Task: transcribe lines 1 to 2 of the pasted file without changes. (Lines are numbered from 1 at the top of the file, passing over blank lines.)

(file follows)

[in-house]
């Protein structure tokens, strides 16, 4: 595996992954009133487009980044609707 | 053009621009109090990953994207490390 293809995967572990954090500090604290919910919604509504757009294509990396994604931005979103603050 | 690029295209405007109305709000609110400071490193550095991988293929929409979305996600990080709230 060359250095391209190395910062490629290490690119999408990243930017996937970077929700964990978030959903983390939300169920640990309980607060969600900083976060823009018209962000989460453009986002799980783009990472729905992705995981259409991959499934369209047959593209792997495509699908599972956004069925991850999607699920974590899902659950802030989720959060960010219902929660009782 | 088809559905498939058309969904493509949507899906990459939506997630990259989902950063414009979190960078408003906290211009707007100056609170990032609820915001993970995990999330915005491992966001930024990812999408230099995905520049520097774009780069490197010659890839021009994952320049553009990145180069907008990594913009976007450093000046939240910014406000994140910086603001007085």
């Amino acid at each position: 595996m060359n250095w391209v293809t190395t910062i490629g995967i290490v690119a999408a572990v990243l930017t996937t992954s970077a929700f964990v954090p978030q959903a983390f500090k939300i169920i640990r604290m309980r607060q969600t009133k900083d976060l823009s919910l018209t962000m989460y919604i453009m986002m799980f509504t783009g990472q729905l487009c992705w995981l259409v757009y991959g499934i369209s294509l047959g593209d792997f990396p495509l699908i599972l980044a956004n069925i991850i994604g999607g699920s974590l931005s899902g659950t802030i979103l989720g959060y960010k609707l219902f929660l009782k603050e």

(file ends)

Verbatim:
[in-house]
């Protein structure tokens, strides 16, 4: 595996992954009133487009980044609707 | 053009621009109090990953994207490390 293809995967572990954090500090604290919910919604509504757009294509990396994604931005979103603050 | 690029295209405007109305709000609110400071490193550095991988293929929409979305996600990080709230 060359250095391209190395910062490629290490690119999408990243930017996937970077929700964990978030959903983390939300169920640990309980607060969600900083976060823009018209962000989460453009986002799980783009990472729905992705995981259409991959499934369209047959593209792997495509699908599972956004069925991850999607699920974590899902659950802030989720959060960010219902929660009782 | 088809559905498939058309969904493509949507899906990459939506997630990259989902950063414009979190960078408003906290211009707007100056609170990032609820915001993970995990999330915005491992966001930024990812999408230099995905520049520097774009780069490197010659890839021009994952320049553009990145180069907008990594913009976007450093000046939240910014406000994140910086603001007085």